Cleaning compounds were once produced from animal and plant fats and oils. Fats and grease were cooked with wood ashes. The potassium hydroxide from the ashes decomposed the fats into fatty acid salts and glycerin. The first soaps were these potassium salts of fatty acids. The potassium salt - acid end of the molecule - rendered the compound water-soluble. The long carbon chain of the fatty acid endows the opposite end of the molecule with an affinity for greasy materials. This combination of differing properties in the same molecule makes soap able to disperse oily dirt and serve as a cleaning agent. These soaps functioned well, but had a tendency to react with the calcium and magnesium present in hard water to produce water insoluble scum residues. The residues are highly undesirable in most cleaning applications. When they form, they are exceedingly difficult to remove.
Better cleaning products have been developed using chemicals derived from hydrocarbons. These synthetic detergents are carefully tailored to provide excellent cleaning power without the formation of scum. In most applications hydrocarbons derived cleaners have largely replaced soaps made from animal and plant products. Today 80% to 90% of the cleaning compounds used, both in the home and by industries, are based on chemicals derived from fossil fuel hydrocarbons.
The products discussed above touch us in every moment of our lives. We wake in the morning to an alarm clock in a polystyrene case; we arise from our polyester blend sheets and slip on a pair of slippers glued with polyurethane glue. We flip the polymethylmethacrylate light switch and walk across a Nylon® carpet to the bathroom. Our polymethylmethacrylate toothbrush is sitting on the Formica® counter top. It has Nylon® bristles. The soap we use to wash our face may be hydrocarbon derived sodium lauryl sulfate. We walk to the kitchen with polyvinyl chloride floors and sit at a Formica® table. The polyethylene milk carton is at hand to supply the milk for the cereal stored in the polyethylene bag. It is eaten from a urea formamide bowl. The frying pan has a phenolformaldehyde plastic handle and a Teflon® interior coating.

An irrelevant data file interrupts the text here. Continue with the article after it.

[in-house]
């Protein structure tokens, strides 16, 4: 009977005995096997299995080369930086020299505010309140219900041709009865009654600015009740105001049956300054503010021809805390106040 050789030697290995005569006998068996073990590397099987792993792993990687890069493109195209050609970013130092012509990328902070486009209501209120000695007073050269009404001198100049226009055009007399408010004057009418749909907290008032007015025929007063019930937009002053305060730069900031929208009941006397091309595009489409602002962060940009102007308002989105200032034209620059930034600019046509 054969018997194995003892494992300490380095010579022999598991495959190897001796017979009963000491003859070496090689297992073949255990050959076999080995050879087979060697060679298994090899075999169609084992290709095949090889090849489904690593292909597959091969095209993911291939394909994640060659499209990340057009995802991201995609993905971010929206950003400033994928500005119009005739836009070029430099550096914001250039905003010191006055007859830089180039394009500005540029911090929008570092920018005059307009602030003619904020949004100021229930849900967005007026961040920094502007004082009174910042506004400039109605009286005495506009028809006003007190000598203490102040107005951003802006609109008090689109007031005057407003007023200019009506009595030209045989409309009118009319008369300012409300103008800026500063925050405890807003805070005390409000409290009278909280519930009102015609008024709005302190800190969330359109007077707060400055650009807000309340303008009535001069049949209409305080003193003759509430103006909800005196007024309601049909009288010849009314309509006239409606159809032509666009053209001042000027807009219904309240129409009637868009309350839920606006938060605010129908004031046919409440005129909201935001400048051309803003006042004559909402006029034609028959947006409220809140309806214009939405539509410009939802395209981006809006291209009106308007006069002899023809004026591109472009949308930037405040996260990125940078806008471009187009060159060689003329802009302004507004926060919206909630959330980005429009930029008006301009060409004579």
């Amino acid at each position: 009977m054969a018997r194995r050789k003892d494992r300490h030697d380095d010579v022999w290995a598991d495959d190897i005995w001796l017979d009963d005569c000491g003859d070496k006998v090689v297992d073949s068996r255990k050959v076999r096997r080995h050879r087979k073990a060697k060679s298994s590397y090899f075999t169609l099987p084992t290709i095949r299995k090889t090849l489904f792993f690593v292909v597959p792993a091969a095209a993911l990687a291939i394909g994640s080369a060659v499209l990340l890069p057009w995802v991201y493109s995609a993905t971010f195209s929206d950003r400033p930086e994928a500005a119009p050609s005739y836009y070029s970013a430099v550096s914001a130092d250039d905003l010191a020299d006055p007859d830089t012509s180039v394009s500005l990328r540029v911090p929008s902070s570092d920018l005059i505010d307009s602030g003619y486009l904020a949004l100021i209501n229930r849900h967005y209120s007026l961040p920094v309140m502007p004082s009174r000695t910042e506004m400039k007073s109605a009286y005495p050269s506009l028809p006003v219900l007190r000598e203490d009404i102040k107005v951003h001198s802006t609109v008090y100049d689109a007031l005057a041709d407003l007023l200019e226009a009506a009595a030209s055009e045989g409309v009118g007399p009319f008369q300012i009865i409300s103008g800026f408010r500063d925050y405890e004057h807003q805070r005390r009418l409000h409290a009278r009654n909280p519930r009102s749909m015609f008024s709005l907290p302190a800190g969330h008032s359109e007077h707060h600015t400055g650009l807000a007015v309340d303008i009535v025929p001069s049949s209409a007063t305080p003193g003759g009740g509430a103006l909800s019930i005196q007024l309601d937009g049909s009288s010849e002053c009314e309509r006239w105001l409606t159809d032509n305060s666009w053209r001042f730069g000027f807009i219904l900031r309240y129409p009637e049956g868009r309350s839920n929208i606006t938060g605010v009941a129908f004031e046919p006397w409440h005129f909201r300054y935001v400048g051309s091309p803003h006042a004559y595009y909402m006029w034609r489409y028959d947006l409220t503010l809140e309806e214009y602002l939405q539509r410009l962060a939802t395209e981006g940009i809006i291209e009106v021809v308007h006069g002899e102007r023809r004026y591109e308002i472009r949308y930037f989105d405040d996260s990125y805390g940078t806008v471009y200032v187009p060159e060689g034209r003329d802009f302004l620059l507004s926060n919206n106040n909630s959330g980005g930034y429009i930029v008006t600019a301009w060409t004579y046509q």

The drug industry relies heavily on hydrocarbons for compounds used in drug synthesis, for extraction solvents, reaction media, and precursor substances from which microorganisms synthesize drag type materials. In terms of total tonnage this is one of the smaller uses of chemicals derived from hydrocarbons, but in terms of importance it is one of the more significant. Aspirin was first extracted from the bark of the willow tree. Today, aspirin is wholly produced by a synthetic process starting with hydrocarbon chemicals. There are not enough willow trees to come close to providing the aspirin consumed today. Penicillin antibiotics are produced by biological fermentation. Often they are modified by reactions with hydrocarbon derivatives to improve their activity, stability and to increase the number of different types of infections that can be successfully treated.
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Your Alternative Fuel Solution for Saving Money, Reducing Oil Dependency, and Helping the Planet. Ethanol is an alternative to gasoline. The use of ethanol has been demonstrated to reduce greenhouse emissions slightly as compared to gasoline. Through this ebook, you are going to learn what you will need to know why choosing an alternative fuel may benefit you and your future.